Why S&P Has No Business Downgrading the U.S.

Standard & Poor’s downgrade of America’s debt couldn’t come at a worse time. The result is likely to be higher borrowing costs for the government at all levels, and higher interest on your variable-rate mortgage, your auto loan, your credit card loans, and every other penny you borrow.

Why did S&P do it?

Not because America failed to pay its creditors on time. As you may have noticed, we avoided a default.

And not because we might fail to pay our bills at the end of 2012 if tea-party Republicans again hold the nation hostage when their votes will next be needed to raise the debt ceiling. This is a legitimate worry and might have been grounds for a downgrade, but it’s not S&P’s rationale.

S&P has downgraded the U.S. because it doesn’t think we’re on track to reduce the nation’s debt enough to satisfy S&P — and we’re not doing it in a way S&P prefers.

Here’s what S&P said: “The downgrade reflects our opinion that the fiscal consolidation plan that Congress and the administration recently agreed to falls short of what, in our view, would be necessary to stabilize the government’s medium-term debt dynamics.” S&P also blames what it considers to be weakened “effectiveness, stability, and predictability” of U.S. policy making and political institutions.

Pardon me for asking, but who gave Standard & Poor’s the authority to tell America how much debt it has to shed, and how?

If we pay our bills, we’re a good credit risk. If we don’t, or aren’t likely to, we’re a bad credit risk. When, how, and by how much we bring down the long term debt — or, more accurately, the ratio of debt to GDP — is none of S&P’s business.

S&P’s intrusion into American politics is also ironic because, as I pointed out recently, much of our current debt is directly or indirectly due to S&P’s failures (along with the failures of the two other major credit-rating agencies — Fitch and Moody’s) to do their jobs before the financial meltdown. Until the eve of the collapse S&P gave triple-A ratings to some of the Street’s riskiest packages of mortgage-backed securities and collateralized debt obligations.

Had S&P done its job and warned investors how much risk Wall Street was taking on, the housing and debt bubbles wouldn’t have become so large – and their bursts wouldn’t have brought down much of the economy. You and I and other taxpayers wouldn’t have had to bail out Wall Street; millions of Americans would now be working now instead of collecting unemployment insurance; the government wouldn’t have had to inject the economy with a massive stimulus to save millions of other jobs; and far more tax revenue would now be pouring into the Treasury from individuals and businesses doing better than they are now.

In other words, had Standard & Poor’s done its job over the last decade, today’s budget deficit would be far smaller and the nation’s future debt wouldn’t look so menacing.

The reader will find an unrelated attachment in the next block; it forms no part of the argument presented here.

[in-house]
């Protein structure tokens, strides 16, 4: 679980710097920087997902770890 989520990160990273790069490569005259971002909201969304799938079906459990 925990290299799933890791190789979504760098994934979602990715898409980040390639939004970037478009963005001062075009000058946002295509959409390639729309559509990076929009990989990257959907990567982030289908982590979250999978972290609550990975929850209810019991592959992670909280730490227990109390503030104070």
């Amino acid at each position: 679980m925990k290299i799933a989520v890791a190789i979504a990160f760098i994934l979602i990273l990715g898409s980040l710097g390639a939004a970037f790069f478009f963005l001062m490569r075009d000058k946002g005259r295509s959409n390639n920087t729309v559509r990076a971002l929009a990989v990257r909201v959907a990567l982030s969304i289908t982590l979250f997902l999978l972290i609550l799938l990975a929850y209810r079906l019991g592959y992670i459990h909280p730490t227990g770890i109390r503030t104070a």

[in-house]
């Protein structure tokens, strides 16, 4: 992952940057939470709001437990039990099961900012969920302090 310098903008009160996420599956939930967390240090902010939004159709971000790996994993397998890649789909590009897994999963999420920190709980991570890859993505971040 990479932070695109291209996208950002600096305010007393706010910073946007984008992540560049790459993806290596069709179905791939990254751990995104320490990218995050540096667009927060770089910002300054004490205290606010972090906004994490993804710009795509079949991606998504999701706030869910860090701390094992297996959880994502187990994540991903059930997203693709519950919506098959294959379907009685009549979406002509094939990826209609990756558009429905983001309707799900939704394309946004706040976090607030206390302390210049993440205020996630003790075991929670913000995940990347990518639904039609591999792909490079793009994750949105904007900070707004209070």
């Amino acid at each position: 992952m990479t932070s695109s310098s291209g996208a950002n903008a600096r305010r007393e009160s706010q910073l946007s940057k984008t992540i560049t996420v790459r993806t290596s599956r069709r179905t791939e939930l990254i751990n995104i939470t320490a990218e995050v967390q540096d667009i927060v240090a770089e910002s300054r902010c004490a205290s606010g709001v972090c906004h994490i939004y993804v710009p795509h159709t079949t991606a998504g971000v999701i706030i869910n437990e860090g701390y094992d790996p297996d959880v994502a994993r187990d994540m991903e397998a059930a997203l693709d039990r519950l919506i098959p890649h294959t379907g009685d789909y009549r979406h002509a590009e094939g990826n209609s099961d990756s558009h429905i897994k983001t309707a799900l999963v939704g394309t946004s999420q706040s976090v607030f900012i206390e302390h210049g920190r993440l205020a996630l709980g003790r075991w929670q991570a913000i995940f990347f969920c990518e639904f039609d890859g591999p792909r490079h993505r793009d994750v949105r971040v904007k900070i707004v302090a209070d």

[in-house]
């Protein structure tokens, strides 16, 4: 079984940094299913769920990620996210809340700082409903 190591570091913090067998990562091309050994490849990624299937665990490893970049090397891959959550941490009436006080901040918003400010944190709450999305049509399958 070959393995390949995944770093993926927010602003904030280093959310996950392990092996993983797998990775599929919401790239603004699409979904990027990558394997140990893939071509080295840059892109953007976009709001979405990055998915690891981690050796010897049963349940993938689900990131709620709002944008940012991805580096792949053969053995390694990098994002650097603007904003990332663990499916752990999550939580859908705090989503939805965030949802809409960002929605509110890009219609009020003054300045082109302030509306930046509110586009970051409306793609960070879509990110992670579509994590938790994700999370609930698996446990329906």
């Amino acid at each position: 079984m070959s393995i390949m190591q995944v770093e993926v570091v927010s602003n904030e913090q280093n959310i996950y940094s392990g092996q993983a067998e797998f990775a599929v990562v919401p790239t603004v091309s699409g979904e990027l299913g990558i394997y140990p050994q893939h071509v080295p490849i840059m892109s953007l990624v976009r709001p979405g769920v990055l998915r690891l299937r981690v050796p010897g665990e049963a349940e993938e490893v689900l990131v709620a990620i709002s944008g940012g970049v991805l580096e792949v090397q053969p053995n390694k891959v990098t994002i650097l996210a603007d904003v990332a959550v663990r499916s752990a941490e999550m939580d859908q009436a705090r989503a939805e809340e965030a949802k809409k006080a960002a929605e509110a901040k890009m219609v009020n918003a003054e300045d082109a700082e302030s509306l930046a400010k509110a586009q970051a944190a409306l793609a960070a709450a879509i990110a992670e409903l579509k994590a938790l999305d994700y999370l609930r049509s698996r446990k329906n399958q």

We’d all be better off had S&P done the job it was supposed to do, then. We’ve paid a hefty price for its nonfeasance.

A pity S&P is not even doing its job now. We’ll be paying another hefty price for its malfeasance today.

This post originally appeared at Robert Reich’s Blog and is reproduced here with permission.

5 Responses to "Why S&P Has No Business Downgrading the U.S."

  1. Ed Dolan
    EdDolan   August 8, 2011 at 8:56 am

    "If we pay our bills, we’re a good credit risk. If we don’t, or aren’t likely to, we’re a bad credit risk. When, how, and by how much we bring down the long term debt — or, more accurately, the ratio of debt to GDP — is none of S&P’s business."

    No downgrade before default? By this reasoning, S&P should not have downgraded Greece, either. Greece is still "paying its bills" and will continue to do so, although the latest EU measures mean they won't be repaid on as good terms as originally promised.

    Looks to me like S&P is doing just what it should be doing by noting that the emperor is not quite as fully dressed as would be proper.

  2. shtolcers   August 8, 2011 at 9:01 am

    Should S&P previous mistakes with mortgage-securities be the reason for them to be quiet now? Strange logic.

    • BreezyOhio   August 8, 2011 at 11:40 am

      Of course in a vacuum it shouldn't. However it's clear to me that this is the kind of thing that happens when we don't enforce our own laws. Why is it that no ratings agency exec has gone to jail over the 2008 mess and rating C paper as AAA? When we let things like that go we just ask for these guys to beat us up more.

      The statutes haven't run out .. we can still pursue these guys, and we should.

  3. lastdaysofrome   August 8, 2011 at 10:29 am

    I agree with much of this – and as I've said, it's grating to be lectured on economics by the Chinese. But … broken clocks and all that. My take here: http://www.economonitor.com/moran/2011/08/08/2012

  4. drewpuli   August 8, 2011 at 1:43 pm

    For all you tea bagger economic wizards disagreeing with Prof. Reich. The interest rate on US T-bill dropped, and bond prices have gone up. That means the market totally ignored S&P and still thinks US bonds are the safest investment. S&P is just pushing a political agenda. Reality vs Teabag delusions – people with money bet on reality. The stock market drop has nothing to do with the down grade; otherwise Bond prices would have dropped along with the stocks.